Environmental Life Cycle Criteria for Making Decisions about Green versus Toxic Propellant Selections Open Access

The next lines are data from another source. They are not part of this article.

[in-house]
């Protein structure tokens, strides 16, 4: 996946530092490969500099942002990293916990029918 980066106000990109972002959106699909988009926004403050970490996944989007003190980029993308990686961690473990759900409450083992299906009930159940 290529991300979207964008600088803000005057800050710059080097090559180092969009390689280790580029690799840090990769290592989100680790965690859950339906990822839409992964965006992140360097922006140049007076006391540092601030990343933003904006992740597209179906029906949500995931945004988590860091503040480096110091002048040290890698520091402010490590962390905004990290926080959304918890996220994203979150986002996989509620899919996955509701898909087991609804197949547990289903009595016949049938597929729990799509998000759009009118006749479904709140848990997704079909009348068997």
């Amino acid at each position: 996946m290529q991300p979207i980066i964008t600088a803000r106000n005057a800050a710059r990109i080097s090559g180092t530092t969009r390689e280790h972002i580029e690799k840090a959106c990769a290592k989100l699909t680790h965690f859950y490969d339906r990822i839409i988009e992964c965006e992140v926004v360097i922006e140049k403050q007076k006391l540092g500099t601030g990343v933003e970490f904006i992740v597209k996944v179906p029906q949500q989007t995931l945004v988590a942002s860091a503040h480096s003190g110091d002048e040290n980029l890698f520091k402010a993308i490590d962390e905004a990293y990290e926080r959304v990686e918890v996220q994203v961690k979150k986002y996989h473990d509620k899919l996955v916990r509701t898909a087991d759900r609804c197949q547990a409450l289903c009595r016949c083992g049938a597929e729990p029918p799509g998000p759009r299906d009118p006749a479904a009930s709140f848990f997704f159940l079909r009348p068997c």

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Large uncertainties of performance and expense have been an on-going deterrent to serious consideration of less-toxic green propellants as alternatives to hydrazine for aerospace propulsion systems. Although candidate propellants may equal or even surpass the performance of current propellants, with environmental benefits that have been documented, life cycle trade analyses performed to date have not provided a sufficient business case for investment in such a significant infrastructural change. These analyses have been incomplete - typically focused on broad cost, performance, and risk characteristics, and have not taken into account the comparative costs associated with the environmental impacts of the alternatives. Environmental life cycle costs must be included in the analyses in order to understand the true costs incurred. This research defines a set of environmental components to serve as criteria in life cycle cost analyses for propellant selection decisions. Based upon information gathered during visits to facilities responsible for each phase of the propellant life cycle, a detailed compilation of the environmental life cycle processes and related costs was constructed, including manufacturing and storage; general safety considerations; site control and access; air monitoring; personal protective equipment (PPE); decontamination procedures; transportation by rail, sea, air, and public highway; operations and maintenance; and end of life disposal. Lending credence to the significance of the identified costs, a case study approach was implemented as a way to examine these environmental cost factors using real data. The case study for this effort was the PRISMA mission, which provided a one-to-one comparison between the baseline hydrazine to a High Performance Green Propellant (HPGP) system. This case study revealed a significant reduction in costs (~$500K) during only one phase of the mission life cycle (a 2/3 reduction from the baseline hydrazine system). This analysis resulted in a sample model utilizing the significant cost factors previously identified that should be included in future total life cycle cost analyses. These cost categories (broken into operational cost and capital cost) should be identified for both the baseline option and the alternative option over the expected life of the propellant. The methodology best suited for incorporation of these identified environmental costs for decision-making is a customized cost-benefit analysis (CBA). This research has indicated that the biggest environmental cost drivers over the life cycle of the propellant are facility operations and maintenance, end of life disposal, and transportation. The costs associated with health and human safety protection while operating with hazardous materials are major cost drivers for propellant selection and present significant direct, indirect, and capital costs over the life of the propellant. These costs are critical, and must be included in the analyses for informed decision-making.When environmental costs are included in the analysis, one can potentially bridge the gap between traditional investment and return on investment models in a timeframe that can be acceptable to investment decision-makers.